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Study digs into extent of distraction caused by phones, application in OH

A study delves into how the power and location of the phone impact its ability to distract.

A recent study digs into how distracting it is to be in the presence of a phone. The study began by breaking the participants into three groups. The first had their smartphones on their desk, within site but not in their hands. The second had the phone nearby, but out of sight and the third had the phone in another room. To further ensure accurate results, the test subjects did not know their responses to their phones were under surveillance. They thought they were partaking in a study unrelated to phone use.

Every participant, regardless of group placement, was asked to switch their phone to a silent, non-vibrating mode. The participants then completed a series of cognitive tests. A second version of the experiment was also conducted. For this version, half of the participants were asked to shut their phones off. Another series of tests was completed and the results were analyzed to determine how a phone’s presence and whether it was on or not impacted the participant’s cognitive abilities.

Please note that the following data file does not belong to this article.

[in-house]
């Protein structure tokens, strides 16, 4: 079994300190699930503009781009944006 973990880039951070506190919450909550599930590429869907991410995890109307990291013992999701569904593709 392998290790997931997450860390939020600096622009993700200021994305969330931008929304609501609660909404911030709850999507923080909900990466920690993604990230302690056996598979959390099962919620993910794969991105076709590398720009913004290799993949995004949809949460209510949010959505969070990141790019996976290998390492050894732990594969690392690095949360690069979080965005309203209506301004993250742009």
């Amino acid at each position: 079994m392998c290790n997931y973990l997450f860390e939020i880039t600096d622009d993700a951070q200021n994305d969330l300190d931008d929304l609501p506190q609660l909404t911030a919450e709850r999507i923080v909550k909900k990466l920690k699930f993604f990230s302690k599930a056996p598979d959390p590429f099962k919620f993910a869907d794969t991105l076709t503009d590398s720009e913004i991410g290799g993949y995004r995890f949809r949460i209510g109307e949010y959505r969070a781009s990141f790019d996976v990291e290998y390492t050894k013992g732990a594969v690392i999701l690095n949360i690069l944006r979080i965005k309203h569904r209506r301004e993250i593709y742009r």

A piece in Journalist’s Resource delves into the study. Two of the more interesting takeaways from the experiment include:

  • Removing the phone is powerful: Ultimately, the researchers found that participants who left the phone in another room scored higher on the cognitive testing series than those who kept the phone on their desk.
  • Powering off the phone…not so much: Interestingly, it does not appear that shutting down the phone impacted the test results.

These findings are useful for more than just production measurements. Phones do not just distract people who are trying to answer test questions; phones also distract those who are attempting to operate vehicles. This data provides some support to the argument that it may be best to completely remove the phone from the driver by placing it in the trunk.

Is distracted driving a problem in Ohio?

Putting a phone in the trunk could be beneficial here in Ohio as well. Data from the Ohio Department of Public Safety shows that there were 3,670 car accidents that were the result of phone use such as calling, texting or other electronic forms of communication in 2016 alone. Such practices are clearly dangerous. In addition, in most cases use of an electronic device while driving is illegal in Ohio.

Those who violate this law and cause an accident that result in the injury or death of another can be held both criminally and civilly liable for their wrongdoing. A civil suit can be used to provide monetary awards to the victim and loved ones that were impacted by the accident. These awards can cover various expenses, like medical bills and lost wages. Contact a car accident attorney to discuss your options.